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WordPress Cross Browser Compatibility

Posted on by in WordPress Tutorials

If you are a WordPress developer, you have surely fought with WordPress cross-browser compatibility issues. In this tutorial I will show you how to overcome many of the common issues that arise with some of the more common web browsers and devices while working with WordPress. This tutorial is aimed at more advanced WordPress users. Common users are not likely to run into nearly as many cross-browser compatibility issues due to the fact that these issues are dealt with in the WordPress core. More advanced WordPress users who develop custom themes, templates and/or plugins are very likely to run into many cross-browser compatibility issues however because they work within the core to develop more customized WordPress sites.

Browser detection in WordPress using JavaScript

As with any other website, you can use a few simple lines of JavaScript to determine what browser your users are viewing your blog in and customize the code as needed according to the browser they are using. With WordPress, it is crucial to place your JavaScript code in the correct areas though, so let’s look at how that can be done. The code below shows you exactly how to detect some of the more common browsers. The place to put the code is in the header file of the page or post you want to modify. In our case, we are modifying the index.php script, so the header file for that script is simply header.php. Here is the code:

var isOpera = !!(window.opera && window.opera.version);  //Check for Opera 8.0+
var isIE = [email protected]_on!@*/false || testCSS('msTransform');  // See if At least IE6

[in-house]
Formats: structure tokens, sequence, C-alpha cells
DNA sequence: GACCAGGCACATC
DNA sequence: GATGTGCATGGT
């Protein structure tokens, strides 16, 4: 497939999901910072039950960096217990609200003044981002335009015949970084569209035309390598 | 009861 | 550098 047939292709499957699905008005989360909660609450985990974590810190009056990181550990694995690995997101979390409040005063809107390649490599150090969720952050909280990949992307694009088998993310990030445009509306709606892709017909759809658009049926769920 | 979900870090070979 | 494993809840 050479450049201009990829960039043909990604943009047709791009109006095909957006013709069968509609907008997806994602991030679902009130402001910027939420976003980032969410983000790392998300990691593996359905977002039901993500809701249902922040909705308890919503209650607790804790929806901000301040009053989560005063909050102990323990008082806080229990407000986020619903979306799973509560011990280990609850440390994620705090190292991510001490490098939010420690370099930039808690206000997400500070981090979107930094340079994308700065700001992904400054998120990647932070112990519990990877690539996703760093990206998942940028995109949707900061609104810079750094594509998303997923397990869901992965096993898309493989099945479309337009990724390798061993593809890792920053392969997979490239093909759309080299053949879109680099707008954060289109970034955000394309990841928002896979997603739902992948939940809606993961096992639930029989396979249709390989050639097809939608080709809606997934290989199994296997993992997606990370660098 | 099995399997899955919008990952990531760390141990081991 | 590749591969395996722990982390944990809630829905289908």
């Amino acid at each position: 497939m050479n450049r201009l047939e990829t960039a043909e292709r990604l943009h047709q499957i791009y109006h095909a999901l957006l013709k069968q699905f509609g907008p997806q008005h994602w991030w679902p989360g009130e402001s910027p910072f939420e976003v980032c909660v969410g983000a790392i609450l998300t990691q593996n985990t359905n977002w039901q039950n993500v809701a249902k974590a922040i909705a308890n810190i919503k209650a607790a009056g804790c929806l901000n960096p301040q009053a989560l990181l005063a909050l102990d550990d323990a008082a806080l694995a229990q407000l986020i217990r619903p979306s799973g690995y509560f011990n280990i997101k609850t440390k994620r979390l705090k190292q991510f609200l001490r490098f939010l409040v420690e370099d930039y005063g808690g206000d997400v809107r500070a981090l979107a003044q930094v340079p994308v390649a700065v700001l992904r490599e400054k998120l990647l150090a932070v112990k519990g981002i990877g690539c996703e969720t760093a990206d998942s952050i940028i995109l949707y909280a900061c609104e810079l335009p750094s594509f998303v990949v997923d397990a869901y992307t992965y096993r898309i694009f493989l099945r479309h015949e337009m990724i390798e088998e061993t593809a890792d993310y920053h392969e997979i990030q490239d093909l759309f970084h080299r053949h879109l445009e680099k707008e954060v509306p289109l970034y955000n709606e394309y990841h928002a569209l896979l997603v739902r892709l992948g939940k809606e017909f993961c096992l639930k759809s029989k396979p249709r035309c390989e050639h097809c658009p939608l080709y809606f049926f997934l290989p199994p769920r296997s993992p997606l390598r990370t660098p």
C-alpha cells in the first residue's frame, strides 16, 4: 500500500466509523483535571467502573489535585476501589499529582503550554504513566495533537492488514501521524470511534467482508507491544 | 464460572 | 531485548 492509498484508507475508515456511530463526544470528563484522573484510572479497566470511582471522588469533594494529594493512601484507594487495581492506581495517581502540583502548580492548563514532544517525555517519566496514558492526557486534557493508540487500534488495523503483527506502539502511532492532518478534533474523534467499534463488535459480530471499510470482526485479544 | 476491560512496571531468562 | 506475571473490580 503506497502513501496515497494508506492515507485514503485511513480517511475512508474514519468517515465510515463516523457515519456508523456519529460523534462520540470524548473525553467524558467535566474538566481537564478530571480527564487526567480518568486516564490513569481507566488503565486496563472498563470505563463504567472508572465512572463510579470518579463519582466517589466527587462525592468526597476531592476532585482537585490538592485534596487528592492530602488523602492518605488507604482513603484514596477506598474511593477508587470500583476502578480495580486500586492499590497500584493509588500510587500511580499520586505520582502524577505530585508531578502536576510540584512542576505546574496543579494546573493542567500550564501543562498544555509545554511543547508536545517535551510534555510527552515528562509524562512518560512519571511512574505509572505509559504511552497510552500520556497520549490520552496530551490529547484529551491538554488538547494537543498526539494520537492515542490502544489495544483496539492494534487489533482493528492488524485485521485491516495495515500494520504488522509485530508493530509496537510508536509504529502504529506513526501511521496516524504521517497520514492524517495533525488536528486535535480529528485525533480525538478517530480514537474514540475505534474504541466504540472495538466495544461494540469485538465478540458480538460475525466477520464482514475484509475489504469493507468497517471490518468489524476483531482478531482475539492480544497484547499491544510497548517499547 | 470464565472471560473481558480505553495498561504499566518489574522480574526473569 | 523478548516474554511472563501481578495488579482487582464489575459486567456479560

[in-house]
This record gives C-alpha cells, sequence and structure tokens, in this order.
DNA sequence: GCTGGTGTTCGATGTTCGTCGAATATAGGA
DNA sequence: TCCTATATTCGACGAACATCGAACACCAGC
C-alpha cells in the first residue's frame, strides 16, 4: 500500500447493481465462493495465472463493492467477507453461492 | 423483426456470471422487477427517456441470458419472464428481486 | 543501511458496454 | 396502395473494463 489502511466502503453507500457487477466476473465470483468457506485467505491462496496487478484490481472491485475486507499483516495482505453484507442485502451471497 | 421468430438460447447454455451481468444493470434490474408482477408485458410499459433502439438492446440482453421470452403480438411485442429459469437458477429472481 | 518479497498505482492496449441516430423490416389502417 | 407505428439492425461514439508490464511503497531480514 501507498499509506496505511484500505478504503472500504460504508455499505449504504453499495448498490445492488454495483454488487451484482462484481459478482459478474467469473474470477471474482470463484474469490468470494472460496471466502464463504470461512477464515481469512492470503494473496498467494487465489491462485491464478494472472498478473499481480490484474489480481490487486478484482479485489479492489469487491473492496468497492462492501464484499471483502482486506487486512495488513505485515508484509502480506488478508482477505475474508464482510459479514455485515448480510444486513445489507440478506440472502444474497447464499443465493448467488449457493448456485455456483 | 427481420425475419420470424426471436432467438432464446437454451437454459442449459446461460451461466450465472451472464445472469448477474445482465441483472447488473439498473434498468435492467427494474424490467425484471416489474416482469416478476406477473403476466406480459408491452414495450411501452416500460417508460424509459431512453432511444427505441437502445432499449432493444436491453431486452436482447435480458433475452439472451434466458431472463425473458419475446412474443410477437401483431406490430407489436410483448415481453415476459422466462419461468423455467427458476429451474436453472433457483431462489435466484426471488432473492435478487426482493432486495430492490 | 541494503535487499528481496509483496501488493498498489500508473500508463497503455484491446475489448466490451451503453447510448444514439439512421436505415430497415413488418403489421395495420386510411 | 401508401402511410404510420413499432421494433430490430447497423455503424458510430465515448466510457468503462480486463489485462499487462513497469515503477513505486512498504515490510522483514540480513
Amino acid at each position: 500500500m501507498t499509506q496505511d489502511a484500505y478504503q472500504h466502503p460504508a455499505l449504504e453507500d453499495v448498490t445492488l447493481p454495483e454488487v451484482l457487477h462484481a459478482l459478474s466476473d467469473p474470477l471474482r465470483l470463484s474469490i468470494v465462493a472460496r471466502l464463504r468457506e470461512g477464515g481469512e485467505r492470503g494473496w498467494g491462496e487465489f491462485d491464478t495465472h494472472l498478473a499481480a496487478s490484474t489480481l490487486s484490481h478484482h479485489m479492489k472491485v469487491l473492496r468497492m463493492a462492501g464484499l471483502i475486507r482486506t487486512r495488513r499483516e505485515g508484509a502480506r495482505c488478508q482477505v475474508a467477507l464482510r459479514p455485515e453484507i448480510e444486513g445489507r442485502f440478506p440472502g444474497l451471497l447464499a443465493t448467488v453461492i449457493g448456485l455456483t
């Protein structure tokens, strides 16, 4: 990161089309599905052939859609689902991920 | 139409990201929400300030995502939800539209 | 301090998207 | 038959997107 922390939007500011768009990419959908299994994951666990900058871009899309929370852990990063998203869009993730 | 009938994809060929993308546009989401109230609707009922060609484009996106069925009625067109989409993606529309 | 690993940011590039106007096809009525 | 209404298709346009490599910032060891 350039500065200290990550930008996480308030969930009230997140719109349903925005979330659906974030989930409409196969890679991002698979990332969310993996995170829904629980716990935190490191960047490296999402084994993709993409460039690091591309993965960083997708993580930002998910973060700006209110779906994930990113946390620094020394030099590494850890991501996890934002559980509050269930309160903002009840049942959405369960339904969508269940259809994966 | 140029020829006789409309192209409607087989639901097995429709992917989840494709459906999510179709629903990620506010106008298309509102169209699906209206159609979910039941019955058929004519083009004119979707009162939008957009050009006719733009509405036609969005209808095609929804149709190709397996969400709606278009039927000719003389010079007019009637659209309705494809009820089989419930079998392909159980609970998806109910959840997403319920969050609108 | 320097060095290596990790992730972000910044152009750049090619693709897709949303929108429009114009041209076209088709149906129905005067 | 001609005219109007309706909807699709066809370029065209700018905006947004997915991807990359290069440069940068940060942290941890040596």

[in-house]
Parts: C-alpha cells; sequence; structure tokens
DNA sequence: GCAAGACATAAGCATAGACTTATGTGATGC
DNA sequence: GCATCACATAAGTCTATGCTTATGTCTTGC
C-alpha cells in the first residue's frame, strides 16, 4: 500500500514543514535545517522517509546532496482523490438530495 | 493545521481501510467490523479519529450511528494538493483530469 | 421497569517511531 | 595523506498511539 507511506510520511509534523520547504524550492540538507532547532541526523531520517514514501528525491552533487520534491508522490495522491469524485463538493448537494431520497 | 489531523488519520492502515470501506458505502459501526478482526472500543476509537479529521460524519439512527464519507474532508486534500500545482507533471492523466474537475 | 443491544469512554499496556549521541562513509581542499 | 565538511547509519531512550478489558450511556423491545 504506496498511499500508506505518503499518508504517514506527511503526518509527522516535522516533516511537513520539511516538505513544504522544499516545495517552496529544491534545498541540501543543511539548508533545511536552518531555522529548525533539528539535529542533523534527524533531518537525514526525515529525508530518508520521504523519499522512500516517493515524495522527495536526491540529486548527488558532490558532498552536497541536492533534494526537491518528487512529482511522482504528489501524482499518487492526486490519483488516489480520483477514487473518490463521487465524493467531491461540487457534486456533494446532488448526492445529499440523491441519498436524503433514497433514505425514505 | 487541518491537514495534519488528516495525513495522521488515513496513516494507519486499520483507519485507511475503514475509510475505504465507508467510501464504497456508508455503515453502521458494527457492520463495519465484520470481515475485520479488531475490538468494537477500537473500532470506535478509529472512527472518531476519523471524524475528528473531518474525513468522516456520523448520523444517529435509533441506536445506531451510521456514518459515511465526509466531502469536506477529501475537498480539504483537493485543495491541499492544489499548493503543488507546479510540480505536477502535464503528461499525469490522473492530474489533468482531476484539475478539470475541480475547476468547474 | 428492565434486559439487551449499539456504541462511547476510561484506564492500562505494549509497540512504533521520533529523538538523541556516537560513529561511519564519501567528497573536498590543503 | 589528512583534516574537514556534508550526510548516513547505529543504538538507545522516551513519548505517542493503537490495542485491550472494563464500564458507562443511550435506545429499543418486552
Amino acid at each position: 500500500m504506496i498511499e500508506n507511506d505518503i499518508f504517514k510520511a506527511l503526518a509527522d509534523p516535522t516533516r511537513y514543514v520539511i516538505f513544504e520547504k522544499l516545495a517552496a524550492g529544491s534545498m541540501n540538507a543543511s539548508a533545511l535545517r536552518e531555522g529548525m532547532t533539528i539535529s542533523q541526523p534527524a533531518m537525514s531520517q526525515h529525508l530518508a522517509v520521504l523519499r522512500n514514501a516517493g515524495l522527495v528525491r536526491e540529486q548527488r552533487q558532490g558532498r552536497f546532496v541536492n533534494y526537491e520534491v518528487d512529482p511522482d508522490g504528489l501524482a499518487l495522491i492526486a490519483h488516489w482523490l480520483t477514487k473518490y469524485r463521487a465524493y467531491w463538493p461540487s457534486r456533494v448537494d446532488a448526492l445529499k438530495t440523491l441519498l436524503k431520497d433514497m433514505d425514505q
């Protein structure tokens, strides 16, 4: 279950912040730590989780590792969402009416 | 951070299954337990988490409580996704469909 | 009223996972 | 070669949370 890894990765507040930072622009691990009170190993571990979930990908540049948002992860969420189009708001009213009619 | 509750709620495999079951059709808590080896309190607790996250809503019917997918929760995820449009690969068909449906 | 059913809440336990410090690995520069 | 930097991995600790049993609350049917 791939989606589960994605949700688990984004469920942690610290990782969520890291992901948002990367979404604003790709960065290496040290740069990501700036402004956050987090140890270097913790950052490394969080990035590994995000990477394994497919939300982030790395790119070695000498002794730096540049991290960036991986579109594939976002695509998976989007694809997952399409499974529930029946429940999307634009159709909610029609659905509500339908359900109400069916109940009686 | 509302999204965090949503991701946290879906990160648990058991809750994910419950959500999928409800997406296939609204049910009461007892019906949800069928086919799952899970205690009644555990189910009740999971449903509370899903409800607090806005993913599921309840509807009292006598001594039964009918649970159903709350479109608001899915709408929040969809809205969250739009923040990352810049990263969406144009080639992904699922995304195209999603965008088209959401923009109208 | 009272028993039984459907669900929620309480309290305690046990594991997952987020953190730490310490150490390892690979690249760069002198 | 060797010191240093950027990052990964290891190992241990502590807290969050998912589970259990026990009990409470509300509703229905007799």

var isSafari = Object.prototype.toString.call(window.HTMLElement).indexOf('Constructor') > 0;//check for safari
var isChrome = !isSafari && testCSS('WebkitTransform');  //check for chrome
if(navigator.product == 'Gecko'){var isFF=true;}// check for FireFox

The above JavaScript would be placed in the head section of header.php in between script tags. It checks for several of the most common browsers used today which are Opera, Internet Explorer, Safari, Chrome and of course FireFox, my particular favorite. Notice instead of using a single technique like the navigator object, we used what I have found works best for detecting each browser. This is the code I use for more complex sites and clients who want their customized WordPress blog to look perfect in all popular browsers.

Mobile Phone and other device detection for WordPress

The way I normally go about checking for mobile phones and other devices in WordPress is very similar to the method I use for browser detection. the code also goes in the header file after the opening head tag. I like to place it towards the top directly after my browser detection code. Here is what I use:

var isMobile = {
    Android: function() {
        return navigator.userAgent.match(/Android/i) ? true : false;
    },
    BlackBerry: function() {
        return navigator.userAgent.match(/BlackBerry/i) ? true : false;
    },
    iOS: function() {
        return navigator.userAgent.match(/iPhone|iPad|iPod/i) ? true : false;
    },
    Windows: function() {
        return navigator.userAgent.match(/IEMobile/i) ? true : false;
    },
    any: function() {
        return (isMobile.Android() || isMobile.BlackBerry() || isMobile.iOS() || isMobile.Windows());
    }
};

Using the above code is fairly simple. To see if the user is on any mobile device use this:

if( isMobile.any() ) {alert('Mobile Device');}

To check if user is on a BlackBerry:

if( isMobile.BlackBerry() ) alert('BlackBerry');

To see if user is using an iPhone or iPad:

if( isMobile.iOS() ) alert('iOS');

To check for IE Mobile devices:

if( isMobile.IEMobile() ) alert('IEMobile');

Finally, to see if the user is on an android phone:

if( isMobile.Android() ) alert('Android');

There you have it! Not too difficult even for the novice, learning WordPress guru. Just replace the alert with whatever code you need to implement for each device and you are all set.

Using JavaScript to Implement Browser or Device Specific Code